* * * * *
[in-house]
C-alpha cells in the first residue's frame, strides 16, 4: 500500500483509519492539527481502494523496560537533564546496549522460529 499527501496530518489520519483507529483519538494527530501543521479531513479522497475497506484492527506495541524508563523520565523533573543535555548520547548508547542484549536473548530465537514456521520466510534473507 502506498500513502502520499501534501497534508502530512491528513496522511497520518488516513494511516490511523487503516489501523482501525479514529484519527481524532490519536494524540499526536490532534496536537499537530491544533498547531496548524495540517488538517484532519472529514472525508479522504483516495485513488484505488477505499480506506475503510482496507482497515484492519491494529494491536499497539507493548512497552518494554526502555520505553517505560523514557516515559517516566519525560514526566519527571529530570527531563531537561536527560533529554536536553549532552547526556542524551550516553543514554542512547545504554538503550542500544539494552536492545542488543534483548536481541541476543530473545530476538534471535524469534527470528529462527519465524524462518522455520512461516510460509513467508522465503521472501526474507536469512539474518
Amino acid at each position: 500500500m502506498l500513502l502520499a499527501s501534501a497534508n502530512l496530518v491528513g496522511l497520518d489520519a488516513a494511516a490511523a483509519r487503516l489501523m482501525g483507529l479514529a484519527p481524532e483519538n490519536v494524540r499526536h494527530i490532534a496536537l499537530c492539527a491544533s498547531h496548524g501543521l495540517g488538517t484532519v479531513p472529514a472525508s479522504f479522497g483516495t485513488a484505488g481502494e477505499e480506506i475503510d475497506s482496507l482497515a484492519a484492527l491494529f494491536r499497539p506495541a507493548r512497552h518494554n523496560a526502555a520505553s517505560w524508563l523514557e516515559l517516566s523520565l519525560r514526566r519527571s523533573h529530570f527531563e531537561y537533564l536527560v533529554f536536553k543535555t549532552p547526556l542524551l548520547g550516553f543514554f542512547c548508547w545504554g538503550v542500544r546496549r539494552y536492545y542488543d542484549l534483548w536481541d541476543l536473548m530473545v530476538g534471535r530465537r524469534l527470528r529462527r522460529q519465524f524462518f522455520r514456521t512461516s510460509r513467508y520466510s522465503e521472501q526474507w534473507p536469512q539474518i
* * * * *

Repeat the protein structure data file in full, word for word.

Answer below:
[in-house]
C-alpha cells in the first residue's frame, strides 16, 4: 500500500483509519492539527481502494523496560537533564546496549522460529 499527501496530518489520519483507529483519538494527530501543521479531513479522497475497506484492527506495541524508563523520565523533573543535555548520547548508547542484549536473548530465537514456521520466510534473507 502506498500513502502520499501534501497534508502530512491528513496522511497520518488516513494511516490511523487503516489501523482501525479514529484519527481524532490519536494524540499526536490532534496536537499537530491544533498547531496548524495540517488538517484532519472529514472525508479522504483516495485513488484505488477505499480506506475503510482496507482497515484492519491494529494491536499497539507493548512497552518494554526502555520505553517505560523514557516515559517516566519525560514526566519527571529530570527531563531537561536527560533529554536536553549532552547526556542524551550516553543514554542512547545504554538503550542500544539494552536492545542488543534483548536481541541476543530473545530476538534471535524469534527470528529462527519465524524462518522455520512461516510460509513467508522465503521472501526474507536469512539474518
Amino acid at each position: 500500500m502506498l500513502l502520499a499527501s501534501a497534508n502530512l496530518v491528513g496522511l497520518d489520519a488516513a494511516a490511523a483509519r487503516l489501523m482501525g483507529l479514529a484519527p481524532e483519538n490519536v494524540r499526536h494527530i490532534a496536537l499537530c492539527a491544533s498547531h496548524g501543521l495540517g488538517t484532519v479531513p472529514a472525508s479522504f479522497g483516495t485513488a484505488g481502494e477505499e480506506i475503510d475497506s482496507l482497515a484492519a484492527l491494529f494491536r499497539p506495541a507493548r512497552h518494554n523496560a526502555a520505553s517505560w524508563l523514557e516515559l517516566s523520565l519525560r514526566r519527571s523533573h529530570f527531563e531537561y537533564l536527560v533529554f536536553k543535555t549532552p547526556l542524551l548520547g550516553f543514554f542512547c548508547w545504554g538503550v542500544r546496549r539494552y536492545y542488543d542484549l534483548w536481541d541476543l536473548m530473545v530476538g534471535r530465537r524469534l527470528r529462527r522460529q519465524f524462518f522455520r514456521t512461516s510460509r513467508y520466510s522465503e521472501q526474507w534473507p536469512q539474518i